Michelle Erhardt

title.none: Cook, ed., Art of the Franciscan Order in Italy (Michelle Erhardt)

identifier.other: baj9928.0604.004 06.04.04

identifier.issn: 1096-746X

description.statementofresponsibility: Michelle Erhardt, Christopher Newport University,

publisher.none: .

date.issued: 2006

identifier.citation: Cook, William R. The Art of the Franciscan Order in Italy. Medieval Franciscans, Vol. 1. Leiden and Boston: Brill, 2005. Pp. xxii, 297. $199.00 90-04-13167-1. ISBN: .

type.none: Review

relation.ispartof: The Medieval Review

The Medieval Review 06.04.04

Cook, William R. The Art of the Franciscan Order in Italy. Medieval Franciscans, Vol. 1. Leiden and Boston: Brill, 2005. Pp. xxii, 297. $199.00 90-04-13167-1. ISBN: .

Reviewed by:

Michelle Erhardt
Christopher Newport University

In his Art of the Franciscan Order in Italy , William Cook has attempted something long overdue--an interdisciplinary look at late medieval art of the Franciscan Order. Gathering scholars, both new and veteran, into one volume, Cook sends the reader on a journey through the first two centuries of Franciscan art. This book serves as volume one of a new series of texts dedicated to medieval Franciscan scholarship of the last twenty-five years. Through a series of complex approaches to the subject, the scholars in this volume continue to explore the art that developed around the humble man of Assisi.

Art played a critical role in the early history of the Franciscan Order. Seen as an immediate and practical way of sending out the message of the Order to the public, Franciscans covered their churches in frescoes, adorned their altars with panels dedicated to their founder, and expressed their theology in colored glass, all with the hope of illuminating the minds of the faithful and inspiring them to turn their hearts to Christ. Cook aptly notes the popularity of Franciscan imagery in his introduction when he observes "the great majority of people who have encountered Francis have done so through images." (ix)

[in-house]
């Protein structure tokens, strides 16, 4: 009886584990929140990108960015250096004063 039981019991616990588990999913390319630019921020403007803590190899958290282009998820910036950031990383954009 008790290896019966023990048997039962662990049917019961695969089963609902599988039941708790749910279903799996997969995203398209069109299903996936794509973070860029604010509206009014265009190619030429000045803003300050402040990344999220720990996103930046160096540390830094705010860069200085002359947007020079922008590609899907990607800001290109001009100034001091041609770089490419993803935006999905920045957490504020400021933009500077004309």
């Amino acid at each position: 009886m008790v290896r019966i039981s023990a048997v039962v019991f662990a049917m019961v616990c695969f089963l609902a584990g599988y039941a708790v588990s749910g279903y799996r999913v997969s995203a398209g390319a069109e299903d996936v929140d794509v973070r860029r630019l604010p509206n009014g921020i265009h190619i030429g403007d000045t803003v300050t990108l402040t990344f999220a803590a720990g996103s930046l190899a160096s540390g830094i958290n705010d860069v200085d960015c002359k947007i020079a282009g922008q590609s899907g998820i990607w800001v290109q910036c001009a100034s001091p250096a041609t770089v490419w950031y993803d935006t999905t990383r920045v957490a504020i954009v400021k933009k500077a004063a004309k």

Cook's collection of essays fills a void in Franciscan studies. Scholarship of Franciscan art is as diverse as the interests of the followers of Francis were to the Order. Few books have attempted to define a corpus of Franciscan art, and instead Franciscan publications have been dedicated to specific monuments, chapels, or themes in Franciscan art. One of the strengths of this collection is its compilation of diverse approaches to Franciscan art. Creating a venue to explore and exchange these ideas is a goal Cook has been pursuing for several years.

The collection is composed of nine essays, the majority of which address the decorative program of San Francesco in Assisi. The final two contributions explore the dissemination of Franciscan art throughout Italy. Beginning the book is Donal Cooper's essay on the reconstruction of St. Francis's tomb. Shrouded in mystery for hundreds of years, the tomb of the beloved saint was to be guarded and secured by members of the Order in loco tutissimo et firmissimo (in the safest and most secure place). Basing his study on both archaeological and art historical evidence, Cooper creates for the reader an image of the original tomb. In tandem with Cooper's findings, Janet Robson in the following essay explores the routes early pilgrims took through the Lower Church of San Francesco as they approached Francis's grave. Robson weaves the reader through a path of complex iconography, unifying, for the first time, the iconography of the nave, side chapels and the choir into one comprehensive program. Robson argues that frescoes of the Lower Church were designed as a cohesive program designed to enhance the spiritual experience of the pilgrim as they approached the saint's tomb and reiterating the major themes of the Order--chastity, obedience, poverty and the importance of penance.

The next five essays all address the decoration of the Upper Church of San Francesco. Daniel Michaels enlightens the reader in a subject rarely addressed in Franciscan scholarship--the stone façade of San Francesco. Michaels interprets the design and architectural embellishment of the frontage of the church as a manifestation of the prophecy of Ezekiel and the Franciscan devotion to the Apocalypse. Michaels sees the façade as a symbol of the New Jerusalem, and highlights the role Francis played in the coming of a new era of the Church.